The case delayed the holding of the plebiscite by more than one year instead of the 60 days provided under Section 50 of RA 8535. After the Supreme Court ruled on the legality of the bill, the required plebiscite still could not be conducted due to lack of funds to be used by the Comelec for the activity.

Normally, the expenses for such plebiscites were provided by the LGU. However, since Novaliches was separating from QC, the city government refused to provide the needed fund.

In October 1999, the new administration of then President Joseph E. Estrada finally provided a PHP10-million budget for the conduct of the plebiscite. Its result, however, was devastating for the cityhood proponents because of the participation of voters from the entire Quezon City, including those from informal communities.

In spite of the 46,800 “yes” votes for the cityhood, the proponents still turned out losers. It is worth mentioning that the Comelec proclaimed the results although there were at least 100 ballot boxes “missing” at the time, saying their contents, granting that they were “yes” votes, were still inadequate to change the outcome of the plebiscite.

By the way, Feb. 23, 1998 was carried on page 75 by the 1998 Centennial Edition of Filway's Philippine Almanac for Children this way for posterity: "Novaliches declared a city by virtue of Republic Act No. 8535. Formerly a part of Quezon City, Novaliches became the eleventh city of Metro Manila."

However, as the almanac was printed long before the plebiscite, it did not carry the additional information that the Novaliches cityhood bill failed ratification by the Novaliches people.

For the record, those affirmative votes were the biggest ever given by voters in any of the over 140 cities of the country at present. The cityhood bills of most of these cities were ratified by “yes” votes ranging from 11,000 to 22,000. This was because they did not experience the problem of Novaliches. Being existing towns, they just changed status to cityhood, a move supported by all their local officials -- from mayor, vice mayor, congressmen and councilors.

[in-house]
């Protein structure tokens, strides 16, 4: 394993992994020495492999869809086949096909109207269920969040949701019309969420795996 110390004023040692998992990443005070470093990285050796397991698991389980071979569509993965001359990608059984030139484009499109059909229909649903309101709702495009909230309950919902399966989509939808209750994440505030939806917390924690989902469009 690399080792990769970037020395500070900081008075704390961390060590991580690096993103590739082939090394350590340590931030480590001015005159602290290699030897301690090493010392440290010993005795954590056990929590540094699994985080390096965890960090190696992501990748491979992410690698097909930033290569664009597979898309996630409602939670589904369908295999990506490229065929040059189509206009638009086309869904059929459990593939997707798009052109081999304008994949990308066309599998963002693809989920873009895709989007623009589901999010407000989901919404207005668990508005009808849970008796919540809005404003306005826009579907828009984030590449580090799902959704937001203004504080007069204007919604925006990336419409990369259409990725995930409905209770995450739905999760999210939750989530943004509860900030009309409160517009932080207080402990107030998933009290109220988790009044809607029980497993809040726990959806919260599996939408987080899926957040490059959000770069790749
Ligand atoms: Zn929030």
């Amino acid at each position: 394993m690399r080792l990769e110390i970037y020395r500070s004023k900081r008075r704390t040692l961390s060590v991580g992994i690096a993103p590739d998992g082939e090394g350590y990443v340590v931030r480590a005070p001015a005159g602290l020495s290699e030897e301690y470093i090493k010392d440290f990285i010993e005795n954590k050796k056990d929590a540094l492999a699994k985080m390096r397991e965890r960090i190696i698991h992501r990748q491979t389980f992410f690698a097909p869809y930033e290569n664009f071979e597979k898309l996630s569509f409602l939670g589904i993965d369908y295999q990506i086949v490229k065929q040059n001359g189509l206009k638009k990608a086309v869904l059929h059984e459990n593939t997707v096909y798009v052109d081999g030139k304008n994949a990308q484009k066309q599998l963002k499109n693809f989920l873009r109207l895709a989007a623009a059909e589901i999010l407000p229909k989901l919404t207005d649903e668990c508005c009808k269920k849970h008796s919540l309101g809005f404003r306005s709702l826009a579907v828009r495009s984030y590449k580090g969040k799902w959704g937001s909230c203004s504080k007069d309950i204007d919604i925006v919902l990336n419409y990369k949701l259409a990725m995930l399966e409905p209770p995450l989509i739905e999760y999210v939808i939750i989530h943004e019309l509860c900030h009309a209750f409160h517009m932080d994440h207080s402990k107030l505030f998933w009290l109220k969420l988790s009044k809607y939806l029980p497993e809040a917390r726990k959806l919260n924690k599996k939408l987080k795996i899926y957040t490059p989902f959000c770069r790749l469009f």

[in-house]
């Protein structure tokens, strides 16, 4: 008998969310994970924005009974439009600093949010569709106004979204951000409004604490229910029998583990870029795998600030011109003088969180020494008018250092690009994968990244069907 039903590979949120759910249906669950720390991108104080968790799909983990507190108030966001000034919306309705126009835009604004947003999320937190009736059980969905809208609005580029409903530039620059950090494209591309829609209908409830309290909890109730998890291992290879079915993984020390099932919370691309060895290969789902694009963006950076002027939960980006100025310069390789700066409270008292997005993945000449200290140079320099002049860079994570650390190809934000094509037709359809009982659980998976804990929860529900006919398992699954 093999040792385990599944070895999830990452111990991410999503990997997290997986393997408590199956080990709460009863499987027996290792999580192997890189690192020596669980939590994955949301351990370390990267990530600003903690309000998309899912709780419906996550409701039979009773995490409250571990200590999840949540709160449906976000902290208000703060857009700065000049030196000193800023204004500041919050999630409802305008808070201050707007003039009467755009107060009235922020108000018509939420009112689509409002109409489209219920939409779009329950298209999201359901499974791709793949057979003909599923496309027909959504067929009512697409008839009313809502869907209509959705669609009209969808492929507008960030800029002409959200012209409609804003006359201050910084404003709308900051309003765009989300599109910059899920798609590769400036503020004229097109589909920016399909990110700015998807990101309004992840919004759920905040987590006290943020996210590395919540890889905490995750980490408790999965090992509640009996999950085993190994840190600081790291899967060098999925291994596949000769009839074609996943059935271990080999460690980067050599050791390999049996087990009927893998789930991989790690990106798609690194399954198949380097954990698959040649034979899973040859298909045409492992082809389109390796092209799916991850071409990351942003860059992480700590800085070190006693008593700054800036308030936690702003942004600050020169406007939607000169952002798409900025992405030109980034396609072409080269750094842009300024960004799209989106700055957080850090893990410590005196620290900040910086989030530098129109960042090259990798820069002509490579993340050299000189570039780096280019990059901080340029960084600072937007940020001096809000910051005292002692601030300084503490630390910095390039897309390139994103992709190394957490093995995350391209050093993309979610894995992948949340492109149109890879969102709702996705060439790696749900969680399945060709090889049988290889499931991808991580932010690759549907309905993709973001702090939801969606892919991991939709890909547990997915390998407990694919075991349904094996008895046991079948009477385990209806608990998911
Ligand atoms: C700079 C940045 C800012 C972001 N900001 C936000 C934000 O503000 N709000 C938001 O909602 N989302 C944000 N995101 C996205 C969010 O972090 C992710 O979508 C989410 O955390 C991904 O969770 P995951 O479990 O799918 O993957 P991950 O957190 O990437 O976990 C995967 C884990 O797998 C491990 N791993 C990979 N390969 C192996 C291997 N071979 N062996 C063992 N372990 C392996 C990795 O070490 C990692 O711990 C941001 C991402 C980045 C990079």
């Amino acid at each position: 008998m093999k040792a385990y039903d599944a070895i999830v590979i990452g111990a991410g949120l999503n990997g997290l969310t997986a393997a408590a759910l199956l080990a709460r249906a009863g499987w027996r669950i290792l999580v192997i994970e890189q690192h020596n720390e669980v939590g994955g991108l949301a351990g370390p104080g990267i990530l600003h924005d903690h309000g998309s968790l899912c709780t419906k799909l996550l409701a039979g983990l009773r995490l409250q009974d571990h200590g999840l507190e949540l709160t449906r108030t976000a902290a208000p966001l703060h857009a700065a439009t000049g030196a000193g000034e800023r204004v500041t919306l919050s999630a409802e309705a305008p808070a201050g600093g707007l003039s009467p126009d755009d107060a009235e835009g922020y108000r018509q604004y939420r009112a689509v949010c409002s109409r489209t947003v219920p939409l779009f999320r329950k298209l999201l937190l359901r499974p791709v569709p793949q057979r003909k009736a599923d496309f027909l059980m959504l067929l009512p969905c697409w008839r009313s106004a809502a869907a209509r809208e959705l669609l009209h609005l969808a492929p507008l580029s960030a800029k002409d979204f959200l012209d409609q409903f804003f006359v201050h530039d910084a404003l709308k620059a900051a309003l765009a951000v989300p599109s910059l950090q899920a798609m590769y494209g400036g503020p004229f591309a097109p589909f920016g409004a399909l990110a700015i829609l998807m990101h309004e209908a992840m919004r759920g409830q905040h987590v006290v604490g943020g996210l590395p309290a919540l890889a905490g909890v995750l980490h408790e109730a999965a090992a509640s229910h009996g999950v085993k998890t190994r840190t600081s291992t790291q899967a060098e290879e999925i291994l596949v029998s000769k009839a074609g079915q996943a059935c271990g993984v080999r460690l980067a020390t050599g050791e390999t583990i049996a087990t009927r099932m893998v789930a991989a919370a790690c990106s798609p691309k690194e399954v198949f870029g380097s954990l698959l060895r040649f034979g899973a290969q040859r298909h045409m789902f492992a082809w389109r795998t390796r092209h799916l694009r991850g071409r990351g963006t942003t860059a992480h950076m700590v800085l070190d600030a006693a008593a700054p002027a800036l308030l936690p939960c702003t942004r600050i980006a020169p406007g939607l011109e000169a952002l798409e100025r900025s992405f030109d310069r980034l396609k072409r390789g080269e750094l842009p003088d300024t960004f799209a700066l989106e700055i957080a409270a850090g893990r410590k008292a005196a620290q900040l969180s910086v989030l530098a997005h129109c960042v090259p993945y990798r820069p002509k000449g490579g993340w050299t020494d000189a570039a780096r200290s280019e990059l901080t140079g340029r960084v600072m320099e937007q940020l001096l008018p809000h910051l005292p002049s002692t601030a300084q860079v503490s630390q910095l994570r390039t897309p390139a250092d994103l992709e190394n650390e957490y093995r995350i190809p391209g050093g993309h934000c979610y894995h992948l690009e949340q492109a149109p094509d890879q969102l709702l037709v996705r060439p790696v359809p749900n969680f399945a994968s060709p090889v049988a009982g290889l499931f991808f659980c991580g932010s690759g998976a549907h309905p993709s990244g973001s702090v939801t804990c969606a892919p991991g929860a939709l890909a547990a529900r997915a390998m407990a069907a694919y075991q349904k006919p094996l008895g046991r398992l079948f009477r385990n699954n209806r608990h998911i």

The case of Novaliches is very much different: It seeks separation from Quezon City although with a very much reduced territory comprising just 15 barangays from Quezon City’s vast and very populous former second congressional district. The district was eventually divided by Congress into three congressional districts in 2013 due to its big population representing half of QC’s estimated 3 million people.

The 15 barangays envisioned to comprise Novaliches City are on the northernmost and westernmost fringes of Quezon City, bordering with Valenzuela City, North Caloocan City and San Jose del Monte City. Their average distance from the QC Hall is 16 kilometers.

Earlier in the Ramos presidency, at least seven new cities were created by Congress in Metropolitan Manila and approved by him. These were: Mandaluyong (Feb. 9, 1994); Makati (Jan. 2, 1995); Pasig (Jan. 27, 1995); Muntinlupa (March 1, 1995); Marikina (Dec. 8, 1996); Las Piñas (Feb. 12, 1997); and Parañaque (Feb. 13, 1997). Other new cities were born in various regions of the country.

Valenzuela became a city on Dec. 30, 1998; Malabon on April 21, 2001; Navotas on May 7, 2001; Taguig on Dec. 8, 2004; and San Juan on June 16, 2007.

At present, of the 17 LGUs in Metro Manila, only the small town of Pateros has not yet been converted into a city because it lacks the necessary number of population and area as well as amount of income.

The creation of cities was stopped abruptly after the declaration of martial law in the country on Sept. 21, 1972 by then President Ferdinand E. Marcos Sr. There were then 60 cities nationwide, including only four in the National Capital Region or NCR: Manila, Quezon City, Caloocan and Pasay.

There was no creation of new city in the country during the martial law years and the six-and-a-half-year term of President Corazon C. Aquino (Feb. 25, 1986-June 30, 1992).


About the Columnist

Image of Severino C. Samonte

He began his journalistic career by contributing to the Liwayway and Bulaklak magazines in the 1960’s. He was the night editor of the Philippine News Service when Martial Law was declared in September 1972. When the Philippine News Agency was organized in March 1973, he was named national news editor because of his news wire service experience.

He retired as executive news editor in 2003. He also served as executive editor of the Malacanang-based Presidential News Desk from 1993 to 1996 and from 2005 to 2008.